It's no secret that we're a country full of consumption, consumerism and lots of options. My dad escaped communist Hungary and moved to North America in the 1960s for this dream -- the dream to provide for his family and give them great opportunities ... and let's face it, lots of stuff.
Going to the grocery store the other day and spending 10 minutes debating whether or not I should buy whole wheat, whole grain, 10 grain or 12 grain bread reminded me of a scene in the 1980s hit movie "Moscow on the Hudson" in which Robin Williams' character, a refugee from Soviet Russia, faints in the grocery store aisle trying to decide which coffee to buy among the glut of choices. I recalled the scene last Tuesday when I realized I had almost missed an appointment because of my thorough bread analysis (I even considered spelt bread. Spelt!)
Barry Schwartz touches on this theme of More is Less in his bestseller The Paradox of Choice. (Ironically, I simultaneously read his book with three others since I didn't want to confine myself to one genre). Turns out, more choices may not lead to more happiness and rarely leads to more clarity. Too many choices can actually make us stagnant.
I used to be a great indecision maker. Present me with a few options, and I would freeze and ask for more time (or more choices). It's not that none of the options excited me -- it's that too many did. I loved the great American culture that encouraged me to super-size! I applied the same logic to my relationships, my career and my lifestyle. I'm a free-spirit and I rarely wanted to be confined to just a few options.
It never occurred to me that if I couldn't decide between two things, sometimes the answer was neither. I never realized that answers would more readily come when I stayed present and quieted the noise. So -- I piled more stuff on my plate, convincing myself that more would bring more clarity.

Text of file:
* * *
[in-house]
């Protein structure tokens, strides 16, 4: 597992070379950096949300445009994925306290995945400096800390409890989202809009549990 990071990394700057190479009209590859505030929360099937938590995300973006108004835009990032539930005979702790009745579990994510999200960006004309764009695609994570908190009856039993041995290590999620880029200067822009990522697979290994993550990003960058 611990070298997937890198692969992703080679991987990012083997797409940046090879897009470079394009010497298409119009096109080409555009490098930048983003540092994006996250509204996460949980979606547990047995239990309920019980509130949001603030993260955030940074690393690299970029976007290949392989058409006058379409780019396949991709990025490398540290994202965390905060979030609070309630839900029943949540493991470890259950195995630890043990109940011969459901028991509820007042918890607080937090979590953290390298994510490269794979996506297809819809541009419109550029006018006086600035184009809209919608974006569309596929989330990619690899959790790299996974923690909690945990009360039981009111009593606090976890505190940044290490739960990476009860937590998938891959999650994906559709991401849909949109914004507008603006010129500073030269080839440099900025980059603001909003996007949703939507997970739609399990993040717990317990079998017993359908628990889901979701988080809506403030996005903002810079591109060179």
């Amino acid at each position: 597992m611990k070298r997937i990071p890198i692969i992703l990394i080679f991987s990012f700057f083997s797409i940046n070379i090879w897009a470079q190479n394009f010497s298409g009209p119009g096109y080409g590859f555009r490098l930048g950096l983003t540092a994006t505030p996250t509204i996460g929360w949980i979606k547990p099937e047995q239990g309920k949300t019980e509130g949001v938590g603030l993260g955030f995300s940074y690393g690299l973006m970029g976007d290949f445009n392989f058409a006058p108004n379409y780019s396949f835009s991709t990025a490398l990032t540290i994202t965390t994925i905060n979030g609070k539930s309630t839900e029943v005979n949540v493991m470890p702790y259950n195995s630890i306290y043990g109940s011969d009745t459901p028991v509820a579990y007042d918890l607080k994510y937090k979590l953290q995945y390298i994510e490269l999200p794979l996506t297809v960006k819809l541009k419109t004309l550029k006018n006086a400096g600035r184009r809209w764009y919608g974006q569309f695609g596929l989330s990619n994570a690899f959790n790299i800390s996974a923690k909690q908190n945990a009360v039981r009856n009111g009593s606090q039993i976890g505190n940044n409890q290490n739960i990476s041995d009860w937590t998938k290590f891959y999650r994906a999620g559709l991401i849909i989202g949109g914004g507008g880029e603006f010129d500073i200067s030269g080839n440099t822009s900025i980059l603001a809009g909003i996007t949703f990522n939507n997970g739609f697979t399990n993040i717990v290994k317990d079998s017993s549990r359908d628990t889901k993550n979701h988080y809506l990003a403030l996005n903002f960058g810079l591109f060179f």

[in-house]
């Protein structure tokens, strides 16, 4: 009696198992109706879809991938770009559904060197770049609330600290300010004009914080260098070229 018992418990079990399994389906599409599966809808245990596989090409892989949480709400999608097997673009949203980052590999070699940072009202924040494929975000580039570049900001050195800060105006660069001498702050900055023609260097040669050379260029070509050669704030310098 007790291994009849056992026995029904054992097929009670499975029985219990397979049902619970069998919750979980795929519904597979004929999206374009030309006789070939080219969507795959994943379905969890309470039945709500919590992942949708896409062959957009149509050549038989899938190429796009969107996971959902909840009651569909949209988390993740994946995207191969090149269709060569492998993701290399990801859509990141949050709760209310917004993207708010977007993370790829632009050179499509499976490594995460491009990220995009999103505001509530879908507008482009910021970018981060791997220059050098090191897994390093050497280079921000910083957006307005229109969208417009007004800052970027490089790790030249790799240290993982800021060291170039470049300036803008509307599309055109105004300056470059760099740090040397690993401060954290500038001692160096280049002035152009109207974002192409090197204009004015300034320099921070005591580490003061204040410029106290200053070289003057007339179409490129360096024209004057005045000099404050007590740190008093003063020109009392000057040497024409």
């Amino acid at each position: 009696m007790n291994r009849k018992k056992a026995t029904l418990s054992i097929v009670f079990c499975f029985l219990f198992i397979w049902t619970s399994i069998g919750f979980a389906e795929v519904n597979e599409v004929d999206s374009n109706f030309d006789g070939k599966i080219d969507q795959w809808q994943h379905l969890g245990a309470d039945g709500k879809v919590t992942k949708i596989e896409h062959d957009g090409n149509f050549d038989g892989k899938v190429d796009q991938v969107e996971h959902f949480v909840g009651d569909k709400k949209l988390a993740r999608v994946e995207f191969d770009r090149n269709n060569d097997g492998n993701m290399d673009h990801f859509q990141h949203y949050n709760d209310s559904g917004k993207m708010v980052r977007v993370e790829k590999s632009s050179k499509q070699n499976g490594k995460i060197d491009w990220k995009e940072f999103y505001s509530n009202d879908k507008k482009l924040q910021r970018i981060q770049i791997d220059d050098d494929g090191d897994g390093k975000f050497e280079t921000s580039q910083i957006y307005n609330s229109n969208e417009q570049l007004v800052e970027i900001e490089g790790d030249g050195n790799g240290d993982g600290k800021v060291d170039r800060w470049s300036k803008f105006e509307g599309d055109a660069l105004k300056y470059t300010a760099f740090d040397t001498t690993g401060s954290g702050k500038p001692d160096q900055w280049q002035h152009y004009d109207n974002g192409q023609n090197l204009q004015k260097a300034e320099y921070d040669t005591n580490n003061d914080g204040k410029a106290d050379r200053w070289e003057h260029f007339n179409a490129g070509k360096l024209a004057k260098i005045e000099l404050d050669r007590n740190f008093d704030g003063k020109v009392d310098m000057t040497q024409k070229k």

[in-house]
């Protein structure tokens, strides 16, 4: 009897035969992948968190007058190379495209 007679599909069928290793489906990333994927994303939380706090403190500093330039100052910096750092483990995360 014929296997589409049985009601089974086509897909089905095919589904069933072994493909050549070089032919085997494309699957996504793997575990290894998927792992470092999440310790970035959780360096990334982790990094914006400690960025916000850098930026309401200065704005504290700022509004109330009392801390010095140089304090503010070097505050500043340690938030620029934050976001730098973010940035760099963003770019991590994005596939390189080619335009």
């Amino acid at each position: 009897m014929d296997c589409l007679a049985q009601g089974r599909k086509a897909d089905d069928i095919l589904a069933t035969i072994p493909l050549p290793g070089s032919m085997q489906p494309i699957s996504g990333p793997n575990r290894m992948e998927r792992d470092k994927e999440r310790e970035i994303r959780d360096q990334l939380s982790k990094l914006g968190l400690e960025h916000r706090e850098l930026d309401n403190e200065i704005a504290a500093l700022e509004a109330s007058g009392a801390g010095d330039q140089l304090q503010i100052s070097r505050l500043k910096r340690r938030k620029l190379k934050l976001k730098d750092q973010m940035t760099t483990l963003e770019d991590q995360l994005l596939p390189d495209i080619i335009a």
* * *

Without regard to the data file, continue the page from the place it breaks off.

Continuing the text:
For those of you who also approach life as a fabulous buffet full of unlimited experiences, you may understand the dilemma. I have a serious case of what my friend Tyler calls WIMO ("What if I miss out?) The irony is that piling on more stuff and having access to too many options eventually makes me feel ... well ... where was I again? Oh, distracted. I eventually lose sight of what I really want.
I've interviewed hundreds of singles in New York City who admit to having a case of WIMO, saying that it's tough to pick one partner when there are so many wonderful choices. One guy I know always asks "Can I do better?" and polls his friends for the answer. (As a side note, I've always thought that if you have to conduct market research on the person you are dating, he or she is probably not your match). A woman I know talks about "trading up" when meeting men, as if they're part of an NFL draft.
The not-so-shocking reality is that there will always be someone richer, better looking and more accomplished around the corner. This is New York, after all. The single New Yorkers I have spoken to who embrace WIMO have become perpetually "commitment-phobic" because of their fear of missing out or making the wrong decision.
In the past, when I haven't been able to make a decision about a job, a city or a relationship, I used to wish I could look into a crystal ball and get the answer or the direction I should take. But life does not work that way. We are not given the answer before we take action. And even when taking action seems overwhelming and impossible, it is almost always better than the anticipation of taking the action.
I'm not always successful, but I'm actively trying to be conscious of the decisions I have to make, whether it's as simple as buying bread or as complicated as navigating relationships. I am no longer a passive participant in the scenarios of my life and I no longer enjoy sitting on the fence in order to buy more time (or more options). Let's face it -- most the time, sitting on the fence is less comfortable than jumping off of it and landing on one side.
This year I made a decision to make decisions. Imagine that! We bought a place (because, really, there will be better places if we searched through 400 more listings but I'd like my Sundays back) and I have consciously tried to simplify. I say "no" more than ever and I have a very easy litmus test when it comes to choosing a place, a plan or a thing -- in fact, it's the same strategy I suggest that singles use to determine if they should see someone again: Does it feel right? Do I want to do that?
When you ask the ever-excited WIMO voice to take a break and you quiet the noise of all of the endless options, it is quite refreshing. Turns out MORE doesn't often lead to more clarity. It's quite simple, really.